How To Live By Faith

 “Faith is the reality of what we hope for, the proof of what we don’t see.”

Hebrews 11:1 (Common English Bible)


            Harold Blake Walker writes, “We live by faith or we do not live at all.  Either we venture or we vegetate. If we venture, we do so by faith, simply because we cannot know the end of anything at its beginning.”[i]Walker applies this principal to marriage, the pursuit of a career, and the challenge of overcoming any of life’s difficulties. There is little certainty in life. Either we risk obtaining what we desire or we remain single, fail to realize what our potential may be, and are stopped by any resistance that places itself between us and what we want. Once we accept the veracity of Walker’s premise, the question becomes, “How do we proceed with an act of imaginative faith?


            We begin by paying attention – paying attention to the object of our desire. I first noticed the woman that I would eventually marry in Hebrew Language Class. She was attractive, clearly intelligent, and was engaging with other students. As many men have said before me, any notion of a romantic relationship with her would be a reach. Yet, I refused to simply dismiss the possibility. I paid attention to her. I looked for opportunities to engage in conversation with her. Then I looked for clues that she may be responsive to a friendship, moving to a deeper engagement and finally, the most terrifying risk of all, asking her out on a date. She could have politely refused. Clearly admired by both students and faculty, this was a risk.


            This same dynamic is at play in any arena of life. If we desire anything, we begin by paying attention to the small things, gathering clues here and there for the next step that we will take. We make a mental picture of taking possession of what we want and strive forward toward it. That is what this passage from Hebrews means by “Faith is the reality of what we hope for” – we strive forward as though what we desire is now a reality – that we have already taken possession of it. Yes, moving forward may meet with failure. That woman in Hebrew Class may have said “no” to my request for a shared dinner. But the answer was located on the other side of faith – on the other side of taking the risk to ask.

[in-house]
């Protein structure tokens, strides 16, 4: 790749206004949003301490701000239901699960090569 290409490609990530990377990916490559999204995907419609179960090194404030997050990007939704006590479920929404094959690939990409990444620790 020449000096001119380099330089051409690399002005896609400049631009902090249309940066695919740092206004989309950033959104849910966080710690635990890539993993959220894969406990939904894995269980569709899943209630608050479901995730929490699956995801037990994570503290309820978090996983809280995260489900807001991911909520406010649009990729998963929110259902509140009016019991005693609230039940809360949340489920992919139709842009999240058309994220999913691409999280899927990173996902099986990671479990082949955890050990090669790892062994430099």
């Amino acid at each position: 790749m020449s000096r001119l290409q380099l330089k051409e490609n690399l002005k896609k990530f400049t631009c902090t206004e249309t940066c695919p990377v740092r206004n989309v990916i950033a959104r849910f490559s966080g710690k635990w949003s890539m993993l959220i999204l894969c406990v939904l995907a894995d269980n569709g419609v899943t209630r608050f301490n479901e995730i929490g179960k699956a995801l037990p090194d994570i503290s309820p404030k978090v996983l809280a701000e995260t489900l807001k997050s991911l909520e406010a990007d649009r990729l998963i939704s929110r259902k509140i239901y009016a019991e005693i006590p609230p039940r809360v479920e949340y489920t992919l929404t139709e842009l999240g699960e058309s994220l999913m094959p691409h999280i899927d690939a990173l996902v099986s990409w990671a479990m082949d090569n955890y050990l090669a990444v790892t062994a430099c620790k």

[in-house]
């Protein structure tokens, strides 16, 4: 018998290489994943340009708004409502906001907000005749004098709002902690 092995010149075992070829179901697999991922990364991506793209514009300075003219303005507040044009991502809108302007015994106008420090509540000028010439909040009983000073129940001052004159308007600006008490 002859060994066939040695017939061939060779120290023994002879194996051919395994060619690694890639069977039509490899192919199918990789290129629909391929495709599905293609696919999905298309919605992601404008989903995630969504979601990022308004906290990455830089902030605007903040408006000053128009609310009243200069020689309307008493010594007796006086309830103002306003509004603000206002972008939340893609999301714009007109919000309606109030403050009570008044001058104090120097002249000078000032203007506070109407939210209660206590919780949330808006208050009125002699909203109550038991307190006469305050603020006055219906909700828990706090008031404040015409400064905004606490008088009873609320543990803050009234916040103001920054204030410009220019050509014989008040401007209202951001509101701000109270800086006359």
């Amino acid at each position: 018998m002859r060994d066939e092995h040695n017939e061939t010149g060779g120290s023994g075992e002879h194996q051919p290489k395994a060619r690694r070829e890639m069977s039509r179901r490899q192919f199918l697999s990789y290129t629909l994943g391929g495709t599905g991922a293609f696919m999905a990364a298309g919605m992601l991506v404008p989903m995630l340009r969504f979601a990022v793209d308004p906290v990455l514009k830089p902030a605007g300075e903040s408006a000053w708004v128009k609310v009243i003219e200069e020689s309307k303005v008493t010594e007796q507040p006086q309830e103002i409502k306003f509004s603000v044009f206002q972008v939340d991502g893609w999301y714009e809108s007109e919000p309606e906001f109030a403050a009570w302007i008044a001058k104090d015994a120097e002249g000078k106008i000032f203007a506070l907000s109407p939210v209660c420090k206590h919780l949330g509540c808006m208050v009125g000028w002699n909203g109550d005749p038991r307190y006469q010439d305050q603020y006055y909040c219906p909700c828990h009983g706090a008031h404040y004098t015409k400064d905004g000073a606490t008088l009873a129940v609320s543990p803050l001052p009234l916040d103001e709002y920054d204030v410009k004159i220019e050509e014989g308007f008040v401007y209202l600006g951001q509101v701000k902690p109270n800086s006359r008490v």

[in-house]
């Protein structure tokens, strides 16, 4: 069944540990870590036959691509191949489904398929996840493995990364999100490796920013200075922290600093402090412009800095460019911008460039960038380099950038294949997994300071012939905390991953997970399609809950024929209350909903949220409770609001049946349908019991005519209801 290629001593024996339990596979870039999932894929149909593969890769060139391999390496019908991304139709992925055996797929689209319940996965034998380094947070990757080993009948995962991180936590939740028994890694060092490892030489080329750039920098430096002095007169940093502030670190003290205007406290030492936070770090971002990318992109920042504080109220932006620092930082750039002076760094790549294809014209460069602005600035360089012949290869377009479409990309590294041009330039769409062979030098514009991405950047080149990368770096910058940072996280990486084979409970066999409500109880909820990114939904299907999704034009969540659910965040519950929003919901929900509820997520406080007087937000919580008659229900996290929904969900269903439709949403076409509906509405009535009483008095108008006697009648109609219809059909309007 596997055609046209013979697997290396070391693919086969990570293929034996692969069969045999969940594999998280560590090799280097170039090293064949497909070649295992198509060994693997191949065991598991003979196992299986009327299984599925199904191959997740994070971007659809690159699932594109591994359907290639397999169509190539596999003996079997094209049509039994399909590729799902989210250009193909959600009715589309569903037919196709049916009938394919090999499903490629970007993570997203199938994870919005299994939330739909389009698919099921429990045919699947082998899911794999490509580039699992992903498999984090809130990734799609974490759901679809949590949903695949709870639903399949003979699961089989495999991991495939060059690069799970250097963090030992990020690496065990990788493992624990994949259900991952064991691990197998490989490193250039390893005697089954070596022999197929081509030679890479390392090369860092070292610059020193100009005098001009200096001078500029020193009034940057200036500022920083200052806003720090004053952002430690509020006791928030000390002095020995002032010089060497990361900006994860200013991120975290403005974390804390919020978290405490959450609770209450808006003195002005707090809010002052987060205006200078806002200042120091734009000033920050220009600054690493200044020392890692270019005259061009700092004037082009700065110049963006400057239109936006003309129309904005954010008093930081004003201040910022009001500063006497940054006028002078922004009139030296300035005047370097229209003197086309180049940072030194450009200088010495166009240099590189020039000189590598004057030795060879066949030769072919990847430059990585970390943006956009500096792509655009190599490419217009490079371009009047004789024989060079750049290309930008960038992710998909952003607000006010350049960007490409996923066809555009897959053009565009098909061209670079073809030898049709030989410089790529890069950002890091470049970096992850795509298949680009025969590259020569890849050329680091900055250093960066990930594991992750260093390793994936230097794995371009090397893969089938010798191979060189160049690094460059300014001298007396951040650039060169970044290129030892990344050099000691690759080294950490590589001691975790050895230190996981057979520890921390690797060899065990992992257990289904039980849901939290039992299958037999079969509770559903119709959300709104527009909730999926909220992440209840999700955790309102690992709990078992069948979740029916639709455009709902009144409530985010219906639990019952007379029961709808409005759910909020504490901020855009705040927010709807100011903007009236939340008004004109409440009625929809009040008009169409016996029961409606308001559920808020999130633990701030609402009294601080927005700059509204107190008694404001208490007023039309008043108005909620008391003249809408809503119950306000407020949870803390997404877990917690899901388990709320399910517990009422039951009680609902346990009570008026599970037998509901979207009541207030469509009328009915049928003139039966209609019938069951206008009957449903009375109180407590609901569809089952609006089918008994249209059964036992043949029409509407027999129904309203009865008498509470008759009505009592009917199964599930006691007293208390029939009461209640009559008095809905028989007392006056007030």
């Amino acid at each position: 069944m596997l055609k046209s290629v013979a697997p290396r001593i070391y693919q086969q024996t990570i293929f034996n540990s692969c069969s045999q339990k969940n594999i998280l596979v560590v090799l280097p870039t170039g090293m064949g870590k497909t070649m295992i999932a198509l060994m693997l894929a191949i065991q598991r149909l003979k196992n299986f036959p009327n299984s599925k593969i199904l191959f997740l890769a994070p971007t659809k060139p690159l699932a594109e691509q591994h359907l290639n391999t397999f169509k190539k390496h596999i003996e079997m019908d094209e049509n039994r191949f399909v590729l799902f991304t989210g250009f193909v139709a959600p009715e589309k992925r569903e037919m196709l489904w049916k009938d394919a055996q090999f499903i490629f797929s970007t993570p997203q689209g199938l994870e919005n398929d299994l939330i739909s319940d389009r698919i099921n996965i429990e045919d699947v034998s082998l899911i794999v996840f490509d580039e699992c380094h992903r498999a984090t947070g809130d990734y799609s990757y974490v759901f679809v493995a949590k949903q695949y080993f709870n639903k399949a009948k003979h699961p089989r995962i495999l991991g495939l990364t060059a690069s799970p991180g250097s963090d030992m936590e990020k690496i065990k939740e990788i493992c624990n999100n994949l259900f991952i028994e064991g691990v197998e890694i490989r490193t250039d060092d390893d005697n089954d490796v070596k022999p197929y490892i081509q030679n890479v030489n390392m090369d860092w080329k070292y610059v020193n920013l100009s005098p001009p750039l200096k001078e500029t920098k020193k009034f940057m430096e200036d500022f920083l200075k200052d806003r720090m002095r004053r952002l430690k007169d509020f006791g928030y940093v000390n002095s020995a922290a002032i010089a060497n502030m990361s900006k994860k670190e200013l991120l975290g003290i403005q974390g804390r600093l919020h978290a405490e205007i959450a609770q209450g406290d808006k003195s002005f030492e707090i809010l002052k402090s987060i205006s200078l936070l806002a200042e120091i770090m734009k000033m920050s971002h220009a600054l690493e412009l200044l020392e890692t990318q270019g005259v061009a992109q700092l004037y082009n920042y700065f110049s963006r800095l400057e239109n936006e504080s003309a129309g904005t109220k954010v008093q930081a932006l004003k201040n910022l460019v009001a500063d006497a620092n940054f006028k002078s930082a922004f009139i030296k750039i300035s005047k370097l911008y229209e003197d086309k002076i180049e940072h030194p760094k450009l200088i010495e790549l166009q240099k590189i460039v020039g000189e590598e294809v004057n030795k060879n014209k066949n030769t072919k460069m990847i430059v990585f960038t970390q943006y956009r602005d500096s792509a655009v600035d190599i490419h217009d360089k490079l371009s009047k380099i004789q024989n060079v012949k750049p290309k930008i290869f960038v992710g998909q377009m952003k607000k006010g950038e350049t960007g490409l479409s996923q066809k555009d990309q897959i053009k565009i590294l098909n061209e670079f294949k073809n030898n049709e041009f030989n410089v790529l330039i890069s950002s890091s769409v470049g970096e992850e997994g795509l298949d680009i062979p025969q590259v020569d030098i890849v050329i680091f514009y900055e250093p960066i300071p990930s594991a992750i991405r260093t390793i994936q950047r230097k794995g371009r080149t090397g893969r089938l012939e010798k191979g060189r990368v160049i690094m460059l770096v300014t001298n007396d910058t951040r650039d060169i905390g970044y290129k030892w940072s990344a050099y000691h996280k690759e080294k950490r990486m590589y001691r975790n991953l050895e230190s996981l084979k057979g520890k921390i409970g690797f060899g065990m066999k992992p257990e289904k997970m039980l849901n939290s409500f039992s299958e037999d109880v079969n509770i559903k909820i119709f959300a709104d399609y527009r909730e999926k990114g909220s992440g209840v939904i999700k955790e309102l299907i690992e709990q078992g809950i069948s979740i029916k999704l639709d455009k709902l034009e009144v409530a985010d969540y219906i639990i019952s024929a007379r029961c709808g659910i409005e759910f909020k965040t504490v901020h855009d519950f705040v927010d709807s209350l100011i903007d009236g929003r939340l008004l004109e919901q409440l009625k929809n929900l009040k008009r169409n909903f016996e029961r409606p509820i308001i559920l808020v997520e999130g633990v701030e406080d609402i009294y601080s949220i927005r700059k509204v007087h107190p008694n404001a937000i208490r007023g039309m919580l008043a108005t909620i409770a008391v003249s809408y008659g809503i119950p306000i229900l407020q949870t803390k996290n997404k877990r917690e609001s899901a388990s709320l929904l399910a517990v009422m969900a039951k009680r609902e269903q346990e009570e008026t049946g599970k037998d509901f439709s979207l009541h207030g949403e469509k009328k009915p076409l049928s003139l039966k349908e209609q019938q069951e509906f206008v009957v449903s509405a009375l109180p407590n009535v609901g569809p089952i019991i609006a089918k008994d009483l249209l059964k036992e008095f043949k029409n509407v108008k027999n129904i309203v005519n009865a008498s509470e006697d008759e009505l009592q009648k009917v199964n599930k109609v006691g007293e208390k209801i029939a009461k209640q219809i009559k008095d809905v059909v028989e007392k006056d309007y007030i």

The Book of Hebrews does not minimize the difficulty of faith. An easy faith is a contradiction of terms. Faith, as we have acknowledged, carries an element of risk. And great faith has always had to reckon with great doubt. We possess faith only as we fight for it each day – keeping our eye on the object of desire and recapturing its allure each day. Then we must doubt our doubts and move steadily forward in the direction we wish to go. Yes, the burden of doubt occasionally presents struggle and strain. All great ventures of our lives require struggle and strain. But triumphs are not won without an unquenchable belief that we can achieve what we desire. It all begins with one step forward. That is living by faith




 [i]Earl Nightingale, Transformational Living: Positivity, Mindset, and Persistence. (Shippensburg, PA: Sound Wisdom, 2019) 77.


Unfinished Discipleship

The following is from Doug Hood\’s upcoming book,